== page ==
Senior secured, direct lending – about as safe a strategy as you can get, right? Well, maybe not. “One of the key marketing tropes you hear is that direct lending’s great because it’s senior secured, which means this is the asset class that will outperform when things go wrong because it’s very well protected,” says Andrew McCullagh, managing director at London-based fund manager Hayfin. He adds that this may be at least partly true if you’re good at restructuring.
But should investors be worried? “Well, the industry has yet to be tested in a downturn-type scenario,” McCullagh says. “When you look at the underlying mathematics behind constructing a direct lending strategy, investing in turnaround experience is difficult.
“However, those funds that have prioritised developing these capabilities in the geographies they invest in are the ones that will be in a better position to manage a downturn when it does happen.”
McCullagh, in other words, thinks that when trouble hits the private debt asset class, one of the things that will become apparent is that building a direct lending business from the ground up is expensive. Many of the smaller GPs in particular are operating on shoestring budgets, which are becoming even smaller as LPs put more pressure on fees.
These GPs can only dream of hiring the specialist workout and restructuring professionals that those same LPs are increasingly highlighting as a desired component of fund managers’ teams.
The call for workout and restructuring expertise is linked to the fear that a downturn may be just around the corner – a fear that has been intensified recently by signs that some direct lending portfolios are experiencing signs of stress for the first time. “There are a few nervous ripples in the market now about defaults,” says Tavneet Bakshi, a partner at London-based placement agent FIRSTavenue. “LPs are increasingly insistent that they want GPs to have dedicated workout and restructuring capabilities.”
However, Bakshi thinks that even if managers have deep enough pockets to put such teams in place there is a danger that, in the case of deals originated by private equity firms, the sponsors may see such a development as undesirable: “Sponsors may see you as rather threatening if you have a group of people focused on taking the keys of the business in times of stress.”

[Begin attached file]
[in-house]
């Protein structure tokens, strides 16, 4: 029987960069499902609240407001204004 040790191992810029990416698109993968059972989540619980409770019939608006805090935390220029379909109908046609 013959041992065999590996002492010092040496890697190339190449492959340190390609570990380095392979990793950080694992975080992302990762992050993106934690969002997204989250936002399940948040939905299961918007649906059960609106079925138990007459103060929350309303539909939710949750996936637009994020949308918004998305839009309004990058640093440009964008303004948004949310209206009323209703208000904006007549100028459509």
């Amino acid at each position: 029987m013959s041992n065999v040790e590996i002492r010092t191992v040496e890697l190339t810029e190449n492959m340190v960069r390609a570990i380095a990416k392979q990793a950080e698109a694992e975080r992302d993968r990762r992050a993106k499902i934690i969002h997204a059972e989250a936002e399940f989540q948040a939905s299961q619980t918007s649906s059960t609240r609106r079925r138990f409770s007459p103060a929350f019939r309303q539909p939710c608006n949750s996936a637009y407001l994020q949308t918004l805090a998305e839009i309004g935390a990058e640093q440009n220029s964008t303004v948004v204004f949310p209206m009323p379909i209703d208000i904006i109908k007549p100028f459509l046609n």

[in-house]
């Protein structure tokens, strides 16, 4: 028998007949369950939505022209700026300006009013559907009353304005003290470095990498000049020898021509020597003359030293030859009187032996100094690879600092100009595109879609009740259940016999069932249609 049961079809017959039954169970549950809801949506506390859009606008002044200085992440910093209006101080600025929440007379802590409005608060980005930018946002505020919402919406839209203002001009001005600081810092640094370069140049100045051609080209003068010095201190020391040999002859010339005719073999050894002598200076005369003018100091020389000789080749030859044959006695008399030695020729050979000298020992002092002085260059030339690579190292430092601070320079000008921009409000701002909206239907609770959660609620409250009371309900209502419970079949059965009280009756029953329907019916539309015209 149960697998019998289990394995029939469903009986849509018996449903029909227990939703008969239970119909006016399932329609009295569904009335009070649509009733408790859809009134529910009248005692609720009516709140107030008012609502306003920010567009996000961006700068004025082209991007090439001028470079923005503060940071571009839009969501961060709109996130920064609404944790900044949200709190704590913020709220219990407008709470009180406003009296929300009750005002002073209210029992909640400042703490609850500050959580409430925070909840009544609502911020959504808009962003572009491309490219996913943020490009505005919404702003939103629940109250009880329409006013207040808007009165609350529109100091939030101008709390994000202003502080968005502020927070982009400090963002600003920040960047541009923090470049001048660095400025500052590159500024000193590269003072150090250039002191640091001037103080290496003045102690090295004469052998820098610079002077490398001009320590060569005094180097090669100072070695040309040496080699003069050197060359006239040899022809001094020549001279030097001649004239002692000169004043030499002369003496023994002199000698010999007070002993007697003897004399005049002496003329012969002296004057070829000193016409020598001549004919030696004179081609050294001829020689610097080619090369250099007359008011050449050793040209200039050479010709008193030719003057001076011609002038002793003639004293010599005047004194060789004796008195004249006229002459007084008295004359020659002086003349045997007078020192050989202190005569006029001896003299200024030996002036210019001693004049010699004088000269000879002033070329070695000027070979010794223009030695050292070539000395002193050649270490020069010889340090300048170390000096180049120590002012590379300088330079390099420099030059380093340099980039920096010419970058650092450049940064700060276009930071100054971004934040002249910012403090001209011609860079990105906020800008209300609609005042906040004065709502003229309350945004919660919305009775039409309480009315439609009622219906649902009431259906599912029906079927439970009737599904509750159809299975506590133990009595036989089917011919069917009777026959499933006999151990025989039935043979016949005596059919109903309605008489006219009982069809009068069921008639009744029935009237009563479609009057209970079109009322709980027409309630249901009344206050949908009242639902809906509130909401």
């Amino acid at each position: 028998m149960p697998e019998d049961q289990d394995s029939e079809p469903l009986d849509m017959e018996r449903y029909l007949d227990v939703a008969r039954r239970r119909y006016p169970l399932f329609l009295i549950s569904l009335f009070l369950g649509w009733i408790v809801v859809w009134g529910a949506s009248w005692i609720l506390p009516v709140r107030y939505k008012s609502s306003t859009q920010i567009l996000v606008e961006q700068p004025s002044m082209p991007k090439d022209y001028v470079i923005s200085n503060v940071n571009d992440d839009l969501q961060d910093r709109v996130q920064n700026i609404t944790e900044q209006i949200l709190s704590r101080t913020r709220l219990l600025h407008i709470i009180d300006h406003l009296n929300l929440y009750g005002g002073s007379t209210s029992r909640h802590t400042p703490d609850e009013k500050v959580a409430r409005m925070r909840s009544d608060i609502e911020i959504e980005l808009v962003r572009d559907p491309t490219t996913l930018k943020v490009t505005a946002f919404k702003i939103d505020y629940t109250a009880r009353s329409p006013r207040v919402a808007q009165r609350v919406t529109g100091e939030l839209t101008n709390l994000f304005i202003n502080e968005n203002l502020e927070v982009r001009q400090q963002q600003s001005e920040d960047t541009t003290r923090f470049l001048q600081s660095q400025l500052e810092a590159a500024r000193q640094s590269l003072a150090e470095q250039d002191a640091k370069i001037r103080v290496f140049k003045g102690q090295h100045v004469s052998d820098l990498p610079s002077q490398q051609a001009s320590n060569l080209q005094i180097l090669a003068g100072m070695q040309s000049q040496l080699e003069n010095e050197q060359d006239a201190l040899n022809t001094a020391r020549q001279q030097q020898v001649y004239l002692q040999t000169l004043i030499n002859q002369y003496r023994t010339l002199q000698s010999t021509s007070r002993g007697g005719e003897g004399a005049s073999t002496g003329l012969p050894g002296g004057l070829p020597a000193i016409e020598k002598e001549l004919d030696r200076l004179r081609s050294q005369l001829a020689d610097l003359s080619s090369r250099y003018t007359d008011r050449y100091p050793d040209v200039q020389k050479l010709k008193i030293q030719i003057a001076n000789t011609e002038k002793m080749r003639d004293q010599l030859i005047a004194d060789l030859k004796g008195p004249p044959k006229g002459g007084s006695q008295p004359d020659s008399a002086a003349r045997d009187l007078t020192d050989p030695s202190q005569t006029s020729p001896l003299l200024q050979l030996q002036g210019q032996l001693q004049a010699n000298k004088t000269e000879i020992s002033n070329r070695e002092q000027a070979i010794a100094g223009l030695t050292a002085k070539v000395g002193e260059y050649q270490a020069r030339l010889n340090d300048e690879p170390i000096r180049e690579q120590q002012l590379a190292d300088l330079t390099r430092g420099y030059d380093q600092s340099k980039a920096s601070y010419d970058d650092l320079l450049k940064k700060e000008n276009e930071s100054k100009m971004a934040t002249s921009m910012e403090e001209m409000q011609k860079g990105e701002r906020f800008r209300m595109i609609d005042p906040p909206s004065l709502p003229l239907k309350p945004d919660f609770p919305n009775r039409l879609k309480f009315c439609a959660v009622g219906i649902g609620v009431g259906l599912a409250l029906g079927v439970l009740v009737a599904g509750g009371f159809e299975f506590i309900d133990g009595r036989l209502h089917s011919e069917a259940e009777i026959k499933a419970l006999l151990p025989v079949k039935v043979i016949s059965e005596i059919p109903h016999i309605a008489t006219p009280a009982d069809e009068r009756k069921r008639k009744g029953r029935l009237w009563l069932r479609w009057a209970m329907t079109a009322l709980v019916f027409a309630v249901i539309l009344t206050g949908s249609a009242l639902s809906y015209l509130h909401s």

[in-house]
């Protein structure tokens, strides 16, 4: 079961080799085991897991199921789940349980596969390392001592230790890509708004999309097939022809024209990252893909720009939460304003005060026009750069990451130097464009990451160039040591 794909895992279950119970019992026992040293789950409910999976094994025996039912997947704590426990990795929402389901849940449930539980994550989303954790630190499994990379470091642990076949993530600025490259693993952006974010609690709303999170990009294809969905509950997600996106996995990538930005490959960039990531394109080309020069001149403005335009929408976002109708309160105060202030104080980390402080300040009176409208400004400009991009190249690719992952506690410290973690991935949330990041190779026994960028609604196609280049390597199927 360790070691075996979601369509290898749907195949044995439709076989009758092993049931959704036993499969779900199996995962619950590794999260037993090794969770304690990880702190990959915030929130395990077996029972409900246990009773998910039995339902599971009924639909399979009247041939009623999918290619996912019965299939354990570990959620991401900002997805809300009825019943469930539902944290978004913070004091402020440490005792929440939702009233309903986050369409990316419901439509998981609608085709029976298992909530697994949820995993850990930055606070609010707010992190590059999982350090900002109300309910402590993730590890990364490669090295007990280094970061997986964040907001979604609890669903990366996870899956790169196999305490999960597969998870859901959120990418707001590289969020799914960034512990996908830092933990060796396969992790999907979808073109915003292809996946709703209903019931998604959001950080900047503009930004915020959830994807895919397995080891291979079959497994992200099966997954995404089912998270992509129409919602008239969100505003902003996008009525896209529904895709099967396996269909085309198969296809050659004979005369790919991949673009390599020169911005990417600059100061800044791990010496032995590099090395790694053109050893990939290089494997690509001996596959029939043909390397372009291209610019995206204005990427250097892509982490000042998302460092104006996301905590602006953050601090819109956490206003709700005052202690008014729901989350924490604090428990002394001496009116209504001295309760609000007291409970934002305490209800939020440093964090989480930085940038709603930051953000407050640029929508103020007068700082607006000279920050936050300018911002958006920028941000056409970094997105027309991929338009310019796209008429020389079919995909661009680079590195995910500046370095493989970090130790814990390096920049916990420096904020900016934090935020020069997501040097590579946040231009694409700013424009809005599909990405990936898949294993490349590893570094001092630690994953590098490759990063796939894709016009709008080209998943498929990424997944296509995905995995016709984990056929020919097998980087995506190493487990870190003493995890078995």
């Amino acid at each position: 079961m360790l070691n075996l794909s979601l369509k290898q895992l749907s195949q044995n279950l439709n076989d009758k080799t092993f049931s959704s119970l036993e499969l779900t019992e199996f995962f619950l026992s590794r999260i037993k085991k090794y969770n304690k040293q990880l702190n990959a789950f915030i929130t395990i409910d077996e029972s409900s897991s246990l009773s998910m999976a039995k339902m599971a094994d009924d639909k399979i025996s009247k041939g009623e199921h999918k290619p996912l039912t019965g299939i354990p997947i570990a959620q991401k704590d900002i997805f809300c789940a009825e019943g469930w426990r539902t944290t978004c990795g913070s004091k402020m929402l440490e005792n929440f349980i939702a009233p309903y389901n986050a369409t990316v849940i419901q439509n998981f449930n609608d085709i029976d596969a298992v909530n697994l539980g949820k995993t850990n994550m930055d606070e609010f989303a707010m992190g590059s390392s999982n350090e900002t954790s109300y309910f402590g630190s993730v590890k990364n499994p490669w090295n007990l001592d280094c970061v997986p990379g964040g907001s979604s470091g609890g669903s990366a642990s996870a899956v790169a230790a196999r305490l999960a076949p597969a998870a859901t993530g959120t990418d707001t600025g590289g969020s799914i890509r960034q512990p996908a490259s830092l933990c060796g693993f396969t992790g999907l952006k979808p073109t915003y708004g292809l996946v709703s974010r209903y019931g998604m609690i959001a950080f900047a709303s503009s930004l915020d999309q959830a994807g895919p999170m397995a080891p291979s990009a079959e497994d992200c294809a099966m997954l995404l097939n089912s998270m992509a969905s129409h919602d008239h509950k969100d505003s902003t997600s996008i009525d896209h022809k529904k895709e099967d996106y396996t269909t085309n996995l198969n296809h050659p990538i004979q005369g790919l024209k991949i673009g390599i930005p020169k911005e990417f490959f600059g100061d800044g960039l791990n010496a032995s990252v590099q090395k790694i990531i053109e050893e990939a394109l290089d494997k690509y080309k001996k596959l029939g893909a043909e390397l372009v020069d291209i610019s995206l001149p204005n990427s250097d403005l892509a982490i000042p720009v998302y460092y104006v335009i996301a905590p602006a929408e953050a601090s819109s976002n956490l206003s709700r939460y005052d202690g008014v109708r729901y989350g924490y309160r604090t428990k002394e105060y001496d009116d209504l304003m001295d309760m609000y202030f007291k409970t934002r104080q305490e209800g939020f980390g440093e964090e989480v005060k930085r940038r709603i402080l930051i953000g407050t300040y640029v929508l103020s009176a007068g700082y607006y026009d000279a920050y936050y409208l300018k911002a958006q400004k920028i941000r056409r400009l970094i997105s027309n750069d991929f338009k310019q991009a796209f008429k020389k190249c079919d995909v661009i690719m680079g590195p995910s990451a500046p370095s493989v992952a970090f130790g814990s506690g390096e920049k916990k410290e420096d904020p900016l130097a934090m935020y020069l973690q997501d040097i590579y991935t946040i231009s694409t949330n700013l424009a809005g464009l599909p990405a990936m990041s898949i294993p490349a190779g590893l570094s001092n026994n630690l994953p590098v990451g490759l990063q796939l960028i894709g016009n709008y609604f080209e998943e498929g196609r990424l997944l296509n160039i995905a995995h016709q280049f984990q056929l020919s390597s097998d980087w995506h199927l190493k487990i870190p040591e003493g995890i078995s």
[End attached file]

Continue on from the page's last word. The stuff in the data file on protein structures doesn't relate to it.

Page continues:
There to loan, not own
It could be argued that lenders should not be expected to take over businesses. Although it may be reassuring to investors to know that such a capability exists within a team, the case can be made that lenders exist primarily to make loans rather than run companies. They may be able to perform that function if called upon, but it is not – nor should it be – an essential part of their DNA. Moreover, one might bring into question the underwriting ability of a direct lender where loans predicated on a return around the 6 or 7 percent mark end up requiring a substantial restructuring.
This is more with reference to the smaller GPs, however. When it comes to the origination powerhouses at the larger end of the direct lending market, many will have both the budget and scale for investors to reasonably expect the presence of an in-house workout team. US-based Antares Capital is cited by sources as one example of a GP with sufficient heft to make specialist workout capability a material part of its business.
Yet many firms, while aspiring to reach the size of an Antares, are unlikely to ever get there. “Some funds are relying on a ‘jam tomorrow’ type of philosophy,” says McCullagh. “They’re hoping to double their funds under management and they’re all busy investing capital trying to get there. But at some stage, the fundraising market will cool down and it will be more difficult to raise capital.
“At that point they will realise that the promise of greater profitability in the future is somewhat less likely and they will be thinking about cutting their headcount rather than investing more in it ahead of a restructuring cycle.”
This could be problematic, adds McCullagh. He says Hayfin budgets for a couple of experienced people to work full time on a stressed deal for six months. Again, he comes back to the mathematics this implies: “If you’ve got a team of 10 or 12 people and, say, 30-35 percent of your deals are hitting trouble, you can see how looking after the portfolio effectively becomes challenging very quickly.”
There is a further challenge for those seeking to put a workout/restructuring resource in place: not just having the right people but making sure they are in the appropriate locations. In Europe, with a tapestry of different jurisdictional frameworks, this is a major challenge. Market sources point out that a restructuring in France is very different from one in the UK, Germany or Spain. If it’s a court-run process, it’s very difficult to manage that as a GP if you have no professionals based in the country concerned.
For these reasons, it is clear that if LPs are indeed applying pressure on a GP to put in place a workout/restructuring resource, it will not be an easy request to meet. As mentioned above, there is an argument about whether it makes sense for lenders to have such a resource. But, in a borrower-friendly market where lenders are suffering from weak documentation, their defence against portfolio company stress may have been weakened. In this environment, it is hard to argue against having some sort of emergency response in place to deal with issues suddenly cropping up.
Will all be well in the safe, senior secured world of direct lending? It would be a bold thing to assume. “I do think things could become uncomfortable,” argues McCullagh, “and that the effectiveness of your workout capability could be a key driver of ultimate performance for a lot of funds.